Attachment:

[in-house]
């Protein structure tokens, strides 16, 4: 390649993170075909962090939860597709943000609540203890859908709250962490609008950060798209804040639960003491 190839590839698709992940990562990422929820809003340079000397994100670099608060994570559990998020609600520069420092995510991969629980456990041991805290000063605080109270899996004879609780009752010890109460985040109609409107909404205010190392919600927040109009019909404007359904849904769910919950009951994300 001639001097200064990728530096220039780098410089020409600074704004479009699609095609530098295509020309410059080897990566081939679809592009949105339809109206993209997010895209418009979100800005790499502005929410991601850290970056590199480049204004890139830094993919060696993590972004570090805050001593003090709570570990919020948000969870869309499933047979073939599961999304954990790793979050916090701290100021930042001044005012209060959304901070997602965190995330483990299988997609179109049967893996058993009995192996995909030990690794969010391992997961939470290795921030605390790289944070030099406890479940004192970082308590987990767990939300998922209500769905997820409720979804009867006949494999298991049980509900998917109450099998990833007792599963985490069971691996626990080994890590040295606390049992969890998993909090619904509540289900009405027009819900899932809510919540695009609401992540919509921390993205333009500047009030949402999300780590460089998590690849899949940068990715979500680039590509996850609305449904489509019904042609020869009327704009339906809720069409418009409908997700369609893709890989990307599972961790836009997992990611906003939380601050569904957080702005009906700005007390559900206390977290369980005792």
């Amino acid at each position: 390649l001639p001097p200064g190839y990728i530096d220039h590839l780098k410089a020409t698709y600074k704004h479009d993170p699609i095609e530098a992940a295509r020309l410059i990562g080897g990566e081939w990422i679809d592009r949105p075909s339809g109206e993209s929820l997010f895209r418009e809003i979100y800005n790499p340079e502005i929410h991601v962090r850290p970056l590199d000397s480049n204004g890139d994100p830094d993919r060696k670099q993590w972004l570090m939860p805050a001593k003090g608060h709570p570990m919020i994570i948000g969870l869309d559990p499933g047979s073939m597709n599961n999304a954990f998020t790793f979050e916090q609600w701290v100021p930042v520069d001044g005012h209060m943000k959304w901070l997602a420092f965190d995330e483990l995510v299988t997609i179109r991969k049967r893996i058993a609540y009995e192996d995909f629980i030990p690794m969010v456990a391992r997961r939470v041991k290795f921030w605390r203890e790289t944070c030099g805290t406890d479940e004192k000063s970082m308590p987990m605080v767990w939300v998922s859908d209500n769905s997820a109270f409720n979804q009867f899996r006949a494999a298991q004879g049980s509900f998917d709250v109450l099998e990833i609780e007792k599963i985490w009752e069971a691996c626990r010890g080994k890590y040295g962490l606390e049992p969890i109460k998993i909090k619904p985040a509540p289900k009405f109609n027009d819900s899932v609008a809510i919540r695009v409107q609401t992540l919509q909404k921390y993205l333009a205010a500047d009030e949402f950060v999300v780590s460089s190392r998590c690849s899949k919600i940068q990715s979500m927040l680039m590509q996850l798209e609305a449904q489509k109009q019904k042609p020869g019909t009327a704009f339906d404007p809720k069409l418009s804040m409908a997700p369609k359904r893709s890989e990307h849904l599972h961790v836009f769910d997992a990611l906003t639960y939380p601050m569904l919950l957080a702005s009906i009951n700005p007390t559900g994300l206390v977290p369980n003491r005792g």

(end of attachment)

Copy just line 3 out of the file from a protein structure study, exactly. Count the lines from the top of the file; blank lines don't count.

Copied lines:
């Amino acid at each position: 390649l001639p001097p200064g190839y990728i530096d220039h590839l780098k410089a020409t698709y600074k704004h479009d993170p699609i095609e530098a992940a295509r020309l410059i990562g080897g990566e081939w990422i679809d592009r949105p075909s339809g109206e993209s929820l997010f895209r418009e809003i979100y800005n790499p340079e502005i929410h991601v962090r850290p970056l590199d000397s480049n204004g890139d994100p830094d993919r060696k670099q993590w972004l570090m939860p805050a001593k003090g608060h709570p570990m919020i994570i948000g969870l869309d559990p499933g047979s073939m597709n599961n999304a954990f998020t790793f979050e916090q609600w701290v100021p930042v520069d001044g005012h209060m943000k959304w901070l997602a420092f965190d995330e483990l995510v299988t997609i179109r991969k049967r893996i058993a609540y009995e192996d995909f629980i030990p690794m969010v456990a391992r997961r939470v041991k290795f921030w605390r203890e790289t944070c030099g805290t406890d479940e004192k000063s970082m308590p987990m605080v767990w939300v998922s859908d209500n769905s997820a109270f409720n979804q009867f899996r006949a494999a298991q004879g049980s509900f998917d709250v109450l099998e990833i609780e007792k599963i985490w009752e069971a691996c626990r010890g080994k890590y040295g962490l606390e049992p969890i109460k998993i909090k619904p985040a509540p289900k009405f109609n027009d819900s899932v609008a809510i919540r695009v409107q609401t992540l919509q909404k921390y993205l333009a205010a500047d009030e949402f950060v999300v780590s460089s190392r998590c690849s899949k919600i940068q990715s979500m927040l680039m590509q996850l798209e609305a449904q489509k109009q019904k042609p020869g019909t009327a704009f339906d404007p809720k069409l418009s804040m409908a997700p369609k359904r893709s890989e990307h849904l599972h961790v836009f769910d997992a990611l906003t639960y939380p601050m569904l919950l957080a702005s009906i009951n700005p007390t559900g994300l206390v977290p369980n003491r005792g």